Is High Frequency Trading a Blessing or a Curse?
Is high frequency trading a blessing or a curse? While you probably can guess our answer to the question, we thought it would be better answered by a new academic paper which is titled “A Blessing or a Curse? The Impact of High Frequency Trading on Institutional Investors” written by Lin Tong of the University of Iowa.
Tong takes a unique approach to analyzing the question by combining two distinct data sources: institutional trading data from Ancerno that represents 204 institutions and NASDAQ data on a sample of 120 stocks which identifies the data as being from high frequency trading or non-high frequency trading. Tong has some eye-opening results:
1- HFT activity is positively correlated with execution shortfall.
2- When HFT activity is more intense, institutional investors’ execution shortfall is higher.
3- The increasing effect of HFT activity on execution shortfall is stronger on smaller stocks.
4- When HF traders on the net are buying (selling), it is more costly for institutional investors to sell (buy).
5- Even though HFT activity increases institutional investors’ execution shortfall, it does not provide the benefit of reduced timing delay cost.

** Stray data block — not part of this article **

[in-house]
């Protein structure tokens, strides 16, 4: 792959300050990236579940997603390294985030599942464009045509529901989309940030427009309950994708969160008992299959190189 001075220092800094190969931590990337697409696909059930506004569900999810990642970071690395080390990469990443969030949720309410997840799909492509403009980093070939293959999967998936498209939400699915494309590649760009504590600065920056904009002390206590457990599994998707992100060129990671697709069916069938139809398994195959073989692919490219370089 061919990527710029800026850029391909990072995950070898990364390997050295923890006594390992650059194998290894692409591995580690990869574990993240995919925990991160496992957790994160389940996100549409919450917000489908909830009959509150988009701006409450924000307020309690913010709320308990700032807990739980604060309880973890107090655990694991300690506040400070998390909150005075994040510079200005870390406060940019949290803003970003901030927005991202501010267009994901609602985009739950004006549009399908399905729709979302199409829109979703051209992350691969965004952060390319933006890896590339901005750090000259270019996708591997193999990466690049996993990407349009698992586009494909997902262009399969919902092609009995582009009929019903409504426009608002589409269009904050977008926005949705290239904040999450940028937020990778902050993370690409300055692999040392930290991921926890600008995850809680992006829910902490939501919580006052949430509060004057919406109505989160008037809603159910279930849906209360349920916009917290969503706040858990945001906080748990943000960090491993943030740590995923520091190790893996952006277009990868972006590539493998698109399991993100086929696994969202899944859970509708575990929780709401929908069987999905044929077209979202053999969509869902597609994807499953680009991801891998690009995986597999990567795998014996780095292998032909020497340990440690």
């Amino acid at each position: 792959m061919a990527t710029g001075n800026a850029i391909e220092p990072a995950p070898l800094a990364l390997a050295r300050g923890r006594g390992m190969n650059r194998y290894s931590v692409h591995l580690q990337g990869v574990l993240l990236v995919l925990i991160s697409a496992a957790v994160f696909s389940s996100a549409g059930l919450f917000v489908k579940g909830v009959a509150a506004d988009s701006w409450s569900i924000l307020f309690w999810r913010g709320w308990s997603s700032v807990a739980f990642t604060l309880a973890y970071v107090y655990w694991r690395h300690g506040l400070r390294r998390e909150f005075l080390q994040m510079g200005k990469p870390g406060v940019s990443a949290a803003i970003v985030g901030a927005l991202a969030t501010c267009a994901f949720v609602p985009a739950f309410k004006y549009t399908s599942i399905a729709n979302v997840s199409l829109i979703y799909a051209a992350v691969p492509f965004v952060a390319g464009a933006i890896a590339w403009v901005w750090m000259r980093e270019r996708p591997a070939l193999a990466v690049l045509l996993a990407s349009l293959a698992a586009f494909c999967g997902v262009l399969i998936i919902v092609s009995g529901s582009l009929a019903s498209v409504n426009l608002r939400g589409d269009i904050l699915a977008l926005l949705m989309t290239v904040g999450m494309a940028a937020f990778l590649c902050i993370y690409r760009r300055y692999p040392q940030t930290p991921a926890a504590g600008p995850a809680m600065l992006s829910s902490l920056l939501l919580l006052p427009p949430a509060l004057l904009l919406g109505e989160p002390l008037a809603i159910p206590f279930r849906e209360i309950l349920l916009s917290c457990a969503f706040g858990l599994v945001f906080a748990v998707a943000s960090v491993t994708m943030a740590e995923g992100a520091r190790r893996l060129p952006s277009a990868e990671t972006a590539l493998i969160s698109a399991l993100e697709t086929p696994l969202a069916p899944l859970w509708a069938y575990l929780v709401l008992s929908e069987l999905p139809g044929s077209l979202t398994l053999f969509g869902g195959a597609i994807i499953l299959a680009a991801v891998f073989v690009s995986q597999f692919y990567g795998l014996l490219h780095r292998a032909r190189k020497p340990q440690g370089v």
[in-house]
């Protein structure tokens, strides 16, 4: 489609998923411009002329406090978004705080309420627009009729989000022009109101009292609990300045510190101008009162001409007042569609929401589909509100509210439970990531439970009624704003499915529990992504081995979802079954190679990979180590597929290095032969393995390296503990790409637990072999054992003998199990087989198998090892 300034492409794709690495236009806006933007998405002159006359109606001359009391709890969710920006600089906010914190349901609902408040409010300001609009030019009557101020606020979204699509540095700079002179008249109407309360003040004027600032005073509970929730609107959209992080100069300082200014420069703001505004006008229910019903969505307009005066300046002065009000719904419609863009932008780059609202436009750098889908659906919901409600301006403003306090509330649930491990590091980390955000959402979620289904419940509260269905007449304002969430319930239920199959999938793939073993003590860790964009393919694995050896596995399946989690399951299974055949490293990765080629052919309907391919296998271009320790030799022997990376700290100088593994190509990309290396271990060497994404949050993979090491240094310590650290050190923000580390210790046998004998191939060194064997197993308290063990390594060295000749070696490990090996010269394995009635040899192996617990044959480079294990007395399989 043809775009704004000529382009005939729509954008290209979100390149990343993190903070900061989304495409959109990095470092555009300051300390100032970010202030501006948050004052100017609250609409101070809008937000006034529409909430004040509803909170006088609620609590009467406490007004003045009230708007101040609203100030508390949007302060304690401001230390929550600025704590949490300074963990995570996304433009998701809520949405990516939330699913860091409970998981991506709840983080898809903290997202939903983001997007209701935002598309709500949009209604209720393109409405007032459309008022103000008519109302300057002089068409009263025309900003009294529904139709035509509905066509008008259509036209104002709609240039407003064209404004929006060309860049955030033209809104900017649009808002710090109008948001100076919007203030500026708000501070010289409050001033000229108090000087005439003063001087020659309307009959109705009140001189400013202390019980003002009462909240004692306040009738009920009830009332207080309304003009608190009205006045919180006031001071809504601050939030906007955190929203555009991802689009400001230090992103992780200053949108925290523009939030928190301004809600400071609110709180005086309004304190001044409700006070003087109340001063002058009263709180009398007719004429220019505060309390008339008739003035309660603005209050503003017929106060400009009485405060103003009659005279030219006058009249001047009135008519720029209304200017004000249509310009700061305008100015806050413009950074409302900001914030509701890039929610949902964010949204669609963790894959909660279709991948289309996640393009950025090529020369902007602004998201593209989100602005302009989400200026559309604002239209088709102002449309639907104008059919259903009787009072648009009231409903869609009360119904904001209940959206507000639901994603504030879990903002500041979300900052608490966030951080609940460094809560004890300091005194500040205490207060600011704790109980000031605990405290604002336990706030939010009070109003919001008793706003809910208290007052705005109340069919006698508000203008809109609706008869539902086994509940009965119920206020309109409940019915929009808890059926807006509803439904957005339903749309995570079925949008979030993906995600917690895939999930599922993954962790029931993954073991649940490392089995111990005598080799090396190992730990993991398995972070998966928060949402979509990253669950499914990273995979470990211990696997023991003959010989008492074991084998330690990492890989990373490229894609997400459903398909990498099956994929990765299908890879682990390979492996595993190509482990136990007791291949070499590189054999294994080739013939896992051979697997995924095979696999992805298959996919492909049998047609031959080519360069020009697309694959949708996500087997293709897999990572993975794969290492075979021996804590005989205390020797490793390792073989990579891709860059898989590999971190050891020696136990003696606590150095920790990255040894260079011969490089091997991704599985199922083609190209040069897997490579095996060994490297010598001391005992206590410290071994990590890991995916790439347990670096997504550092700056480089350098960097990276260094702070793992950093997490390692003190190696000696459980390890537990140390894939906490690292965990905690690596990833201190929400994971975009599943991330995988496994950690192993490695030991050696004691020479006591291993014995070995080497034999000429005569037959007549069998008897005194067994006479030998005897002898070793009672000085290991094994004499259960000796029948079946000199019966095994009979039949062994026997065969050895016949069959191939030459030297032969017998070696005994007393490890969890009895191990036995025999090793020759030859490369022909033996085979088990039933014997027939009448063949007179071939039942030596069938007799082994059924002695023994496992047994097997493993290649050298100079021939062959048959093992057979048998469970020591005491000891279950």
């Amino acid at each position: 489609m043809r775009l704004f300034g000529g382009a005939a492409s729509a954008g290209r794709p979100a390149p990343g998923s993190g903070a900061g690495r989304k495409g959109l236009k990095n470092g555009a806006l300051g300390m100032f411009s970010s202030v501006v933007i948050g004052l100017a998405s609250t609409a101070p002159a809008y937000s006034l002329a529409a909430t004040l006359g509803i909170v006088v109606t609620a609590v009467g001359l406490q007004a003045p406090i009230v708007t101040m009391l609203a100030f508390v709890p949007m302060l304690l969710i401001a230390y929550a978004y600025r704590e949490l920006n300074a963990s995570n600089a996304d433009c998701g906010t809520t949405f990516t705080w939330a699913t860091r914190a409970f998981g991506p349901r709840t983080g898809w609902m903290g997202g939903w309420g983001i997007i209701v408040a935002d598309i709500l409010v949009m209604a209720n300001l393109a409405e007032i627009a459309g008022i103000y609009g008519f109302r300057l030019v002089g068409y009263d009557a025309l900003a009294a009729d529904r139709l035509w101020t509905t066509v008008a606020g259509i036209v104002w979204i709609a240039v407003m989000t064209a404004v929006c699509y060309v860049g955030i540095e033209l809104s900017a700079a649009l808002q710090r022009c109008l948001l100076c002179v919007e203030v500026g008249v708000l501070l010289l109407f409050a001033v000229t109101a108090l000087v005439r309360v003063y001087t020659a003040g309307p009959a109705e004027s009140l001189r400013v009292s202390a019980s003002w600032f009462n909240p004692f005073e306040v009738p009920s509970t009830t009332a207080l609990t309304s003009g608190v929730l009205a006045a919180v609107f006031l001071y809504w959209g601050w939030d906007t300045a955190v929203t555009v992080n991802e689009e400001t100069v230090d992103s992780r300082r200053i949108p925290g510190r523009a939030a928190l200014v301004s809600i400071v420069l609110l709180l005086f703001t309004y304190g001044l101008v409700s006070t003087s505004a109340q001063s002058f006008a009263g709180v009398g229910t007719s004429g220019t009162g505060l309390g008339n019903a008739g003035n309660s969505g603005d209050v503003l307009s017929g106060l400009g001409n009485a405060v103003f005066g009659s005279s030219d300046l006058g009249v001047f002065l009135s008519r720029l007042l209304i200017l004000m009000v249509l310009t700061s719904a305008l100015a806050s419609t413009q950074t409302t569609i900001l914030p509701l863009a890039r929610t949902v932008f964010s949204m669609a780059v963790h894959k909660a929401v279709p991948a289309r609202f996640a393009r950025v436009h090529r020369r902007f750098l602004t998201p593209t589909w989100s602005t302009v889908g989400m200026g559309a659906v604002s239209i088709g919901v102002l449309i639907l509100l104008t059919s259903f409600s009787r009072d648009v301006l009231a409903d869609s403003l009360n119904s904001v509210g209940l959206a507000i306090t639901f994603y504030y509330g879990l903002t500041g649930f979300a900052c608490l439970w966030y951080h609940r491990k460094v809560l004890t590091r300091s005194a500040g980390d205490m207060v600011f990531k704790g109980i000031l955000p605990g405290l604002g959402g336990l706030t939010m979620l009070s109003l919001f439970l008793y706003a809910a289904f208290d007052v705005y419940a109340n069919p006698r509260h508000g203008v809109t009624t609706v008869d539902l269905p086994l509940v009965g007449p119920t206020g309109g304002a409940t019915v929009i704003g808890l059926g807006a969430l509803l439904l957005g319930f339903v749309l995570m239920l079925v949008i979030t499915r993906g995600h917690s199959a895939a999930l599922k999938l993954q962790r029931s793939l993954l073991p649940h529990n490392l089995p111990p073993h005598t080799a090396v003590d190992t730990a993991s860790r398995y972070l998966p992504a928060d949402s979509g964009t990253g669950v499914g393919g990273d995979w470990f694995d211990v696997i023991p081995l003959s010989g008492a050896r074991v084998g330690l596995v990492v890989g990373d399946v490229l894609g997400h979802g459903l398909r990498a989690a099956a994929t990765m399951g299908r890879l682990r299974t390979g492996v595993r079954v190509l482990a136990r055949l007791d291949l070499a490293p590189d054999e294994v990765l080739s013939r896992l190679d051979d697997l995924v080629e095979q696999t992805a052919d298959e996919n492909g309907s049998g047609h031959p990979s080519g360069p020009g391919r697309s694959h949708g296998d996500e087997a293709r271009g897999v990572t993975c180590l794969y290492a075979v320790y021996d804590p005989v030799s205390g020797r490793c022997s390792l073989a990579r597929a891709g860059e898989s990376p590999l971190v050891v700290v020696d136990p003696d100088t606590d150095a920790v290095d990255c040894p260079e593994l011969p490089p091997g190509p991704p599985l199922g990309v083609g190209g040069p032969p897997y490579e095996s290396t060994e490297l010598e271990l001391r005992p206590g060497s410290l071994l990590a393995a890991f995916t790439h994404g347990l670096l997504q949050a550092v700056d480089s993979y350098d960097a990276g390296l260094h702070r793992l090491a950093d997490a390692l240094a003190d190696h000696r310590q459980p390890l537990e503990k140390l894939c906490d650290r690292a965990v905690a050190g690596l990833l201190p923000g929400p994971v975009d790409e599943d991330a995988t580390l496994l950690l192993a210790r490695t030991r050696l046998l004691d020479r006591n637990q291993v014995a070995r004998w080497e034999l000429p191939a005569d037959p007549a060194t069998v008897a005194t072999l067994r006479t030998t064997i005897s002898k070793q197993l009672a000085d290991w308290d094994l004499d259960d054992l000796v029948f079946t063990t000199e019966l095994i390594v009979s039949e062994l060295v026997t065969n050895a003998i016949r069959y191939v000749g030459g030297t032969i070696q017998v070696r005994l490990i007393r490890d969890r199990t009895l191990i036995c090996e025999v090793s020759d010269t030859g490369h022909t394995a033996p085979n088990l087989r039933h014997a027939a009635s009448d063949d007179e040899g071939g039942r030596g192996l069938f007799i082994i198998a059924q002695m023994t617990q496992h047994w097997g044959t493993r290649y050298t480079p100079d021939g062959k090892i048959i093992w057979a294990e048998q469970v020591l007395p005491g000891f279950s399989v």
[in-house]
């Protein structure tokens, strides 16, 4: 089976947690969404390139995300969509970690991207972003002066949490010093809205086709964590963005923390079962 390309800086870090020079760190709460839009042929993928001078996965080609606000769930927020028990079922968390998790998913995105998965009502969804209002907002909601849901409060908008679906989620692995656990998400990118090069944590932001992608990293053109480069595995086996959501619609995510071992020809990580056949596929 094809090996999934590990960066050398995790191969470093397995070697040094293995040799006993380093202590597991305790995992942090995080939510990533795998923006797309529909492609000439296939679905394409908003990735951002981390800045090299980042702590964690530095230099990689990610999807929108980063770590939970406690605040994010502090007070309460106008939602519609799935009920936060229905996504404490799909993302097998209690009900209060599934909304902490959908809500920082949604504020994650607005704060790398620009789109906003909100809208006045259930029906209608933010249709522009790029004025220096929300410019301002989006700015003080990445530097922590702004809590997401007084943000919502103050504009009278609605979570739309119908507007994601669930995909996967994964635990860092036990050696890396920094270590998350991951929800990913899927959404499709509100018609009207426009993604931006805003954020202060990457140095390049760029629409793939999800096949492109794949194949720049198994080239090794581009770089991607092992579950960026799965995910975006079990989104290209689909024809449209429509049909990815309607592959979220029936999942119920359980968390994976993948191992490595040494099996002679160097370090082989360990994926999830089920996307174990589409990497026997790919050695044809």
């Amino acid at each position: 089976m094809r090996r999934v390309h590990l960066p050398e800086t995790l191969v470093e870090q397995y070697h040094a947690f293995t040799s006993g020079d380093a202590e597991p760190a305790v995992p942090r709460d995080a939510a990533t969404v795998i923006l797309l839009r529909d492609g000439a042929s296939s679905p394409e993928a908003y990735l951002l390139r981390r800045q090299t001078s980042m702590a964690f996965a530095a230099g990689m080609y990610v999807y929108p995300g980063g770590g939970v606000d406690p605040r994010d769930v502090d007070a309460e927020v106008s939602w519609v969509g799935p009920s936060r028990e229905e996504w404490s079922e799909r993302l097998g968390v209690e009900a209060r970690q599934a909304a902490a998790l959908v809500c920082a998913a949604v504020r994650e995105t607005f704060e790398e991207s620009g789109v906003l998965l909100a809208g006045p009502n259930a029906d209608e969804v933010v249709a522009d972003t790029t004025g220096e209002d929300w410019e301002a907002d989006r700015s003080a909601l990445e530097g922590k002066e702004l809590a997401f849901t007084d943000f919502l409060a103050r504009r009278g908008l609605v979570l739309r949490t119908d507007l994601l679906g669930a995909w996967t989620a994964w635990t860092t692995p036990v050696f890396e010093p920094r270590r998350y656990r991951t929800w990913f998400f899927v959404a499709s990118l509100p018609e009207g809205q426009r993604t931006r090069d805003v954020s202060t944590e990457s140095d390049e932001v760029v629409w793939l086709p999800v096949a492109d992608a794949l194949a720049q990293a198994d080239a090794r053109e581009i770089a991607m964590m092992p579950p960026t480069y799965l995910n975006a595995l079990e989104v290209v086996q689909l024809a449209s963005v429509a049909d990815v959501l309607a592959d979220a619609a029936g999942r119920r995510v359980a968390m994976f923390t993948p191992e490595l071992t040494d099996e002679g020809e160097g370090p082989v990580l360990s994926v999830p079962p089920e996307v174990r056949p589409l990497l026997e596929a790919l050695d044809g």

Wow, now those results certainly conflict with what we usually hear coming from the HFT proponents. Those data-driven based results seem to support the “anecdotal” claims that the SEC doesn’t seem to respect much.
How many times have we heard the HFT community preach about the benefits of HFT and how their added liquidity and shrinking of spreads has lowered trading costs for retail and institutional investors. At almost every industry conference that we have been at where we debated a member of the HFT community (or one of the surrogates), we usually here something like this quote which comes from an FT article written by Remco Lenterman:
“The empirical data show that it has never been cheaper and more efficient for institutions and retail investors to transact on these markets. Institutions today pay up to 90 per cent less commission through automated trading than they paid 15 years ago transacting over the phone.”
We’re not sure where Remco is getting his empirical data from but something tells us it’s not an unbiased source. When analyzing the effects of HFT, it’s important not to look at just one dimensional measures like spreads and commissions. Now that the SEC is about to release their MIDAS data, we hope and expect to see many more multi-dimensional reports like the one that we highlighted today.